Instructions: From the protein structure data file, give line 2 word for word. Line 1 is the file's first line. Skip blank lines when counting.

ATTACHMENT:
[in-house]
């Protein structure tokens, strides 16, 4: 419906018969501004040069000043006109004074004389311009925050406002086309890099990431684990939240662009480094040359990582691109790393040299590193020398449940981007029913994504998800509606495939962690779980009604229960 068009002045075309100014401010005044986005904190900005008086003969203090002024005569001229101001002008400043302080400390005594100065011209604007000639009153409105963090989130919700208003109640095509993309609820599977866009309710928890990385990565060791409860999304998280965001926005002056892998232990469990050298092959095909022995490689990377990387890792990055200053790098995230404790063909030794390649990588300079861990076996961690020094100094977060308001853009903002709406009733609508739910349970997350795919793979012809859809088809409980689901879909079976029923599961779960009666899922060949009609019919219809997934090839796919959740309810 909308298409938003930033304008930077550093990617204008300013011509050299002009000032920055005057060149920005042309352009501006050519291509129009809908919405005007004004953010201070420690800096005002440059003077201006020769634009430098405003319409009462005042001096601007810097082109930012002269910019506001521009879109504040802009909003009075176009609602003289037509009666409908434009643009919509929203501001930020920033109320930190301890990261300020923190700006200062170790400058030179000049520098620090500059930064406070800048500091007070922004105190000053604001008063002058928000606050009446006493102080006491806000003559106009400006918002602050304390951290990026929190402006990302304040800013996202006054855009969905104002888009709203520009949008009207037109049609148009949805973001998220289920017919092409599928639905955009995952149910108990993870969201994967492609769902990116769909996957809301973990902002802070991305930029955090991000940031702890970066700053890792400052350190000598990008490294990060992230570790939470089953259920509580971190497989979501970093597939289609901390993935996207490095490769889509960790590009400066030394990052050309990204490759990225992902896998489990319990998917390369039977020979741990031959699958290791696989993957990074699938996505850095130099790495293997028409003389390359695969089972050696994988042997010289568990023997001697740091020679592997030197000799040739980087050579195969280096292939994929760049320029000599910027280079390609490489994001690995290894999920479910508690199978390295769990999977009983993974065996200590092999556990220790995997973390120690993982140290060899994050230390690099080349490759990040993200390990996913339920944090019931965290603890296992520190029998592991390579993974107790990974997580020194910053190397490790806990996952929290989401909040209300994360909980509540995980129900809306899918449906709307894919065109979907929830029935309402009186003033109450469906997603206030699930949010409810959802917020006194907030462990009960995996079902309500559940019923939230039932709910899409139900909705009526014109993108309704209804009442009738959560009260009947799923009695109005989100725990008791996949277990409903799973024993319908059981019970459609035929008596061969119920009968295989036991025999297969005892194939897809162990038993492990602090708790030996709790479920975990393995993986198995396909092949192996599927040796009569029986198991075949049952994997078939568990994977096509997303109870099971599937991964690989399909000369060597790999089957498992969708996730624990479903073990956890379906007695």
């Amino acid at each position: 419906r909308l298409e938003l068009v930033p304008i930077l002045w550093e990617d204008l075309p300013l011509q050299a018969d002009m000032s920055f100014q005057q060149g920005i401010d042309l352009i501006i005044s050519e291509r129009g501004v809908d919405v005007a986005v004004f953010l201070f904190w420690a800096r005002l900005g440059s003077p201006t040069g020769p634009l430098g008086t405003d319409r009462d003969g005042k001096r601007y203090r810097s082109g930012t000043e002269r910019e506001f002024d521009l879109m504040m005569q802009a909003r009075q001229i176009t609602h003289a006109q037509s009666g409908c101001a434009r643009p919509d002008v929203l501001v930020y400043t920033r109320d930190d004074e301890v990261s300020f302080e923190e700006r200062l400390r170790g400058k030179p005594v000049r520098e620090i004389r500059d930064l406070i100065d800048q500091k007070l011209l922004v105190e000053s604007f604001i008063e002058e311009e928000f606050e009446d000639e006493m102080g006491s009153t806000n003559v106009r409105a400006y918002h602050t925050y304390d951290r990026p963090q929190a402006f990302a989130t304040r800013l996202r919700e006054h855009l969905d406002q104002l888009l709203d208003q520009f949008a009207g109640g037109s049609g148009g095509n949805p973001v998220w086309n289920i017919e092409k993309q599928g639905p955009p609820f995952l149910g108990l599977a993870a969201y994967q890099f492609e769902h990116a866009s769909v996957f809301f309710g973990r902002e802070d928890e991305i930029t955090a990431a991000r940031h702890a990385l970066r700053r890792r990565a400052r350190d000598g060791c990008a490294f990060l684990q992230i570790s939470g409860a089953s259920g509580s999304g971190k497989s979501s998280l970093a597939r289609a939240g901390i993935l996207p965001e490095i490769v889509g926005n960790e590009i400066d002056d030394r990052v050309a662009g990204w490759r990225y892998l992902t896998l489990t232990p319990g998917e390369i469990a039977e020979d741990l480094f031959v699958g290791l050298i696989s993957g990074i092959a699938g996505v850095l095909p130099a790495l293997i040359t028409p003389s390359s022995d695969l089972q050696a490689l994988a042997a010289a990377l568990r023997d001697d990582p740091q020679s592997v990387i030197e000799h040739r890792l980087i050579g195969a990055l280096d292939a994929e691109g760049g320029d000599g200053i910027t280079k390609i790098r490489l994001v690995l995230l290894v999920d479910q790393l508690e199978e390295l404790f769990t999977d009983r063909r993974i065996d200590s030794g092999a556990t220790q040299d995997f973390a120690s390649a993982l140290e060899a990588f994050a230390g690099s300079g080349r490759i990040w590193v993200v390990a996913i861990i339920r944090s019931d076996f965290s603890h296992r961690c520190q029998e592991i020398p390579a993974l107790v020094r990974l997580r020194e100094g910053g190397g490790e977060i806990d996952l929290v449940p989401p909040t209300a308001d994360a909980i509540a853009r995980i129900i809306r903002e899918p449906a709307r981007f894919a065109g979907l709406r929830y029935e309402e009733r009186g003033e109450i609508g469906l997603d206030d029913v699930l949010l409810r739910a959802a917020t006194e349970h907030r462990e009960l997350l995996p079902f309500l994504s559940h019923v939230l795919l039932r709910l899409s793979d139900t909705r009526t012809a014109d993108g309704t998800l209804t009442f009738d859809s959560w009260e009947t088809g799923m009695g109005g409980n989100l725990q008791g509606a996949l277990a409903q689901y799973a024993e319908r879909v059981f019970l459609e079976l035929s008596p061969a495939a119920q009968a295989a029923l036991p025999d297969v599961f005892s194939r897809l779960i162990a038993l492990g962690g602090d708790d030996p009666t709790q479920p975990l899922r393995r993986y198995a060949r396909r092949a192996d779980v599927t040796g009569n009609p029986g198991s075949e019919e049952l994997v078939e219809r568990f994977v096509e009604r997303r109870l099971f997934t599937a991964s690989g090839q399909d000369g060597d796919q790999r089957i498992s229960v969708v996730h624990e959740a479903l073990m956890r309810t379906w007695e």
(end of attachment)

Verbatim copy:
């Protein structure tokens, strides 16, 4: 419906018969501004040069000043006109004074004389311009925050406002086309890099990431684990939240662009480094040359990582691109790393040299590193020398449940981007029913994504998800509606495939962690779980009604229960 068009002045075309100014401010005044986005904190900005008086003969203090002024005569001229101001002008400043302080400390005594100065011209604007000639009153409105963090989130919700208003109640095509993309609820599977866009309710928890990385990565060791409860999304998280965001926005002056892998232990469990050298092959095909022995490689990377990387890792990055200053790098995230404790063909030794390649990588300079861990076996961690020094100094977060308001853009903002709406009733609508739910349970997350795919793979012809859809088809409980689901879909079976029923599961779960009666899922060949009609019919219809997934090839796919959740309810 909308298409938003930033304008930077550093990617204008300013011509050299002009000032920055005057060149920005042309352009501006050519291509129009809908919405005007004004953010201070420690800096005002440059003077201006020769634009430098405003319409009462005042001096601007810097082109930012002269910019506001521009879109504040802009909003009075176009609602003289037509009666409908434009643009919509929203501001930020920033109320930190301890990261300020923190700006200062170790400058030179000049520098620090500059930064406070800048500091007070922004105190000053604001008063002058928000606050009446006493102080006491806000003559106009400006918002602050304390951290990026929190402006990302304040800013996202006054855009969905104002888009709203520009949008009207037109049609148009949805973001998220289920017919092409599928639905955009995952149910108990993870969201994967492609769902990116769909996957809301973990902002802070991305930029955090991000940031702890970066700053890792400052350190000598990008490294990060992230570790939470089953259920509580971190497989979501970093597939289609901390993935996207490095490769889509960790590009400066030394990052050309990204490759990225992902896998489990319990998917390369039977020979741990031959699958290791696989993957990074699938996505850095130099790495293997028409003389390359695969089972050696994988042997010289568990023997001697740091020679592997030197000799040739980087050579195969280096292939994929760049320029000599910027280079390609490489994001690995290894999920479910508690199978390295769990999977009983993974065996200590092999556990220790995997973390120690993982140290060899994050230390690099080349490759990040993200390990996913339920944090019931965290603890296992520190029998592991390579993974107790990974997580020194910053190397490790806990996952929290989401909040209300994360909980509540995980129900809306899918449906709307894919065109979907929830029935309402009186003033109450469906997603206030699930949010409810959802917020006194907030462990009960995996079902309500559940019923939230039932709910899409139900909705009526014109993108309704209804009442009738959560009260009947799923009695109005989100725990008791996949277990409903799973024993319908059981019970459609035929008596061969119920009968295989036991025999297969005892194939897809162990038993492990602090708790030996709790479920975990393995993986198995396909092949192996599927040796009569029986198991075949049952994997078939568990994977096509997303109870099971599937991964690989399909000369060597790999089957498992969708996730624990479903073990956890379906007695």